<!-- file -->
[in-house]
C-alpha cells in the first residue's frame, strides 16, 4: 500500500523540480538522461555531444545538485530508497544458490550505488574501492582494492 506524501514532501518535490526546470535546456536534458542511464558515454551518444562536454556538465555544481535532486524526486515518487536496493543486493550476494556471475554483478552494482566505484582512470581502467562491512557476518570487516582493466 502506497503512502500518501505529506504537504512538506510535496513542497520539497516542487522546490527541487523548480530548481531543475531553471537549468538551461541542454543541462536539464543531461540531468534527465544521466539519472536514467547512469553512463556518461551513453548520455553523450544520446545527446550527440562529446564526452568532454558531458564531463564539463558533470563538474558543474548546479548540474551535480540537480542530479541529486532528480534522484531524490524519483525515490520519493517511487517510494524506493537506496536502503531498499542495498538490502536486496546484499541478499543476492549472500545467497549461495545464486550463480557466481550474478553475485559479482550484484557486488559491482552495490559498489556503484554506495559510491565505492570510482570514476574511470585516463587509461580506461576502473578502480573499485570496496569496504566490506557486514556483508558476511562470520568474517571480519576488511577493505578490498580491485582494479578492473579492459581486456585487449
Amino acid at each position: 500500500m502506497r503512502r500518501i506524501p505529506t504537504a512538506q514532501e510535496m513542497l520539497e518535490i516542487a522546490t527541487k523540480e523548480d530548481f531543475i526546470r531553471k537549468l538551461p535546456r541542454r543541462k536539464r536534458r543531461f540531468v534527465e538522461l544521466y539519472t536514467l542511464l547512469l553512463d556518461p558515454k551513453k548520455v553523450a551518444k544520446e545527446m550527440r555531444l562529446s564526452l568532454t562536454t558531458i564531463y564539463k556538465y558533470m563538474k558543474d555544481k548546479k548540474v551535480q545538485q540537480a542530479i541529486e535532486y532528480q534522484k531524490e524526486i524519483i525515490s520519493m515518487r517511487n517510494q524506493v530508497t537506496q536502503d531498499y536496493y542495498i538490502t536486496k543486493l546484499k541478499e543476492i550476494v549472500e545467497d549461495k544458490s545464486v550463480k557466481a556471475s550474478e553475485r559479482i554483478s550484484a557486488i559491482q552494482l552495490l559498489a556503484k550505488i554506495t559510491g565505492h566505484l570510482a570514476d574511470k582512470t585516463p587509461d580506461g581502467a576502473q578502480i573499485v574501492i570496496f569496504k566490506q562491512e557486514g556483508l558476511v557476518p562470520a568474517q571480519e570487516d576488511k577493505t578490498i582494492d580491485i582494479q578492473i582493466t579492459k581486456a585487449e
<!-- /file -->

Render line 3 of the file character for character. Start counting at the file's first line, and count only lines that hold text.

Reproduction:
Amino acid at each position: 500500500m502506497r503512502r500518501i506524501p505529506t504537504a512538506q514532501e510535496m513542497l520539497e518535490i516542487a522546490t527541487k523540480e523548480d530548481f531543475i526546470r531553471k537549468l538551461p535546456r541542454r543541462k536539464r536534458r543531461f540531468v534527465e538522461l544521466y539519472t536514467l542511464l547512469l553512463d556518461p558515454k551513453k548520455v553523450a551518444k544520446e545527446m550527440r555531444l562529446s564526452l568532454t562536454t558531458i564531463y564539463k556538465y558533470m563538474k558543474d555544481k548546479k548540474v551535480q545538485q540537480a542530479i541529486e535532486y532528480q534522484k531524490e524526486i524519483i525515490s520519493m515518487r517511487n517510494q524506493v530508497t537506496q536502503d531498499y536496493y542495498i538490502t536486496k543486493l546484499k541478499e543476492i550476494v549472500e545467497d549461495k544458490s545464486v550463480k557466481a556471475s550474478e553475485r559479482i554483478s550484484a557486488i559491482q552494482l552495490l559498489a556503484k550505488i554506495t559510491g565505492h566505484l570510482a570514476d574511470k582512470t585516463p587509461d580506461g581502467a576502473q578502480i573499485v574501492i570496496f569496504k566490506q562491512e557486514g556483508l558476511v557476518p562470520a568474517q571480519e570487516d576488511k577493505t578490498i582494492d580491485i582494479q578492473i582493466t579492459k581486456a585487449e